Researchers at Oregon State University are making key advances with a new type of optical sensor that more closely mimics the human eye’s ability to perceive changes in its visual field.
The sensor described recently in Applied Physics Letters is a major breakthrough for fields such as image recognition, robotics, and artificial intelligence.
Previous attempts to build a human-eye type of device, called a retino-morphic sensor, have relied on software or complex hardware. But the new sensor’s operation is part of its fundamental design, using ultrathin layers of perovskite semiconductors which change from strong electrical insulators to strong conductors when placed in the light.
The result is that a single pixel is doing something that would currently require a microprocessor.
The new sensor will be a perfect match for the neuromorphic computers that will power the next generation of artificial intelligence in applications like self-driving cars, robots, and advanced image recognition systems. Unlike traditional computers, which process information sequentially as a series of instructions, neuromorphic computers are designed to emulate the human brain’s massively parallel networks.
People have tried to replicate this in hardware and have been reasonably successful. However, even though the algorithms and architecture designed to process information are becoming more and more like a human brain, the information these systems receive is still decidedly designed for traditional computers.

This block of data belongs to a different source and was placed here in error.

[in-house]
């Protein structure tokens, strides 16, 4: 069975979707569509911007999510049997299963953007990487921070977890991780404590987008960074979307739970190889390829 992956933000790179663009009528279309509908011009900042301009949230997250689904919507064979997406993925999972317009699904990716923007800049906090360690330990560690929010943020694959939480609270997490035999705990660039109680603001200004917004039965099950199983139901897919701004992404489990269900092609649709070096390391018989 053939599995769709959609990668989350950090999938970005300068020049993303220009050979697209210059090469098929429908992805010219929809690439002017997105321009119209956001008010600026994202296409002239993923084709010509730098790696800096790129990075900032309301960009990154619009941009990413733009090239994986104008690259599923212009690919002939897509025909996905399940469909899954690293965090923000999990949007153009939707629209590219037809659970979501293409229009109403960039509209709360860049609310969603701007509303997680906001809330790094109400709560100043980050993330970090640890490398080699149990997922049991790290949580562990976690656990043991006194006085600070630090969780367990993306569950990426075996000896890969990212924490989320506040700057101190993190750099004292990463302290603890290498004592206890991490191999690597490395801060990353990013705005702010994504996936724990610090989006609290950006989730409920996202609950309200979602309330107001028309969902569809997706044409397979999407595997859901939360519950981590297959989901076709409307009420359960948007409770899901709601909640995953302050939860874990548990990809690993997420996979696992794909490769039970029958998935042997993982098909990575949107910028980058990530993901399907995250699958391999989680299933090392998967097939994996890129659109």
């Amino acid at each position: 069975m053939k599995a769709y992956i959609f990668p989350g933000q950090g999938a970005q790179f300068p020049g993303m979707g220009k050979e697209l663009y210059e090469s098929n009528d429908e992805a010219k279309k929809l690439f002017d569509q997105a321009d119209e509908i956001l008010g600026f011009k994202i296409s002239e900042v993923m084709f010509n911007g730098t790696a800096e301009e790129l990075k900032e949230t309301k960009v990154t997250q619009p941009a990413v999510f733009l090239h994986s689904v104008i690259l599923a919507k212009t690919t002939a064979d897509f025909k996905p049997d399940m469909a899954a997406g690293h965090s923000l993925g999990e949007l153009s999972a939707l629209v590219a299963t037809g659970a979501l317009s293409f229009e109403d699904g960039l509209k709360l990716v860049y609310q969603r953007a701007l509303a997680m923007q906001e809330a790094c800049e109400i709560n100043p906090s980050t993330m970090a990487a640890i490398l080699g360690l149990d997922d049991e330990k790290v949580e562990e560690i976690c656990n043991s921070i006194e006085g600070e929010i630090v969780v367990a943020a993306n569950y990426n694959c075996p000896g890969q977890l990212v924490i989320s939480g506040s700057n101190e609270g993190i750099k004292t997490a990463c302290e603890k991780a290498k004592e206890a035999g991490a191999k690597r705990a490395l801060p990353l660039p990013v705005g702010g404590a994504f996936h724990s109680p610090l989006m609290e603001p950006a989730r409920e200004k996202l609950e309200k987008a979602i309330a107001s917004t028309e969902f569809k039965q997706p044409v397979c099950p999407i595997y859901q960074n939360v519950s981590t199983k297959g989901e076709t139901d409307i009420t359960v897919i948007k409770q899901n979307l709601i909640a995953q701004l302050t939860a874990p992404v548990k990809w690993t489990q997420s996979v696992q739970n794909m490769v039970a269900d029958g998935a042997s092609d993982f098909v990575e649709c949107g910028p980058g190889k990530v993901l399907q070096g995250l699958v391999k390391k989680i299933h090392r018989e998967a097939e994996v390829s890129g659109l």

However, to reach its full potential, a computer that “thinks” more like a human brain needs an image sensor that “sees” more like a human eye.
A spectacularly complex organ, the eye contains around 100 million photoreceptors. However, the optic nerve only has 1 million connections to the brain. This means that a significant amount of preprocessing and dynamic compression must take place in the retina before the image can be transmitted.
As it turns out, our sense of vision is particularly well-adapted to detect moving objects and is comparatively “less interested” in static images. Thus, our optical circuitry gives priority to signals from photoreceptors detecting a change in light intensity - you can demonstrate this yourself by staring at a fixed point until objects in your peripheral vision start to disappear, a phenomenon known as the Troxler effect. That’s what the retino-morphic sensor does.
Applied Physics Letters, December 8, 2020, Vol. 117, Iss. 23, “A Perovskite Retinomorphic Sensor,” by Cinthya Trujillo Herrera, John G. Labram. © 2020 AIP Publishing LLC. All rights reserved.
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A perovskite retinomorphic sensor: Applied Physics Letters: Vol 117, No 23 (scitation.org)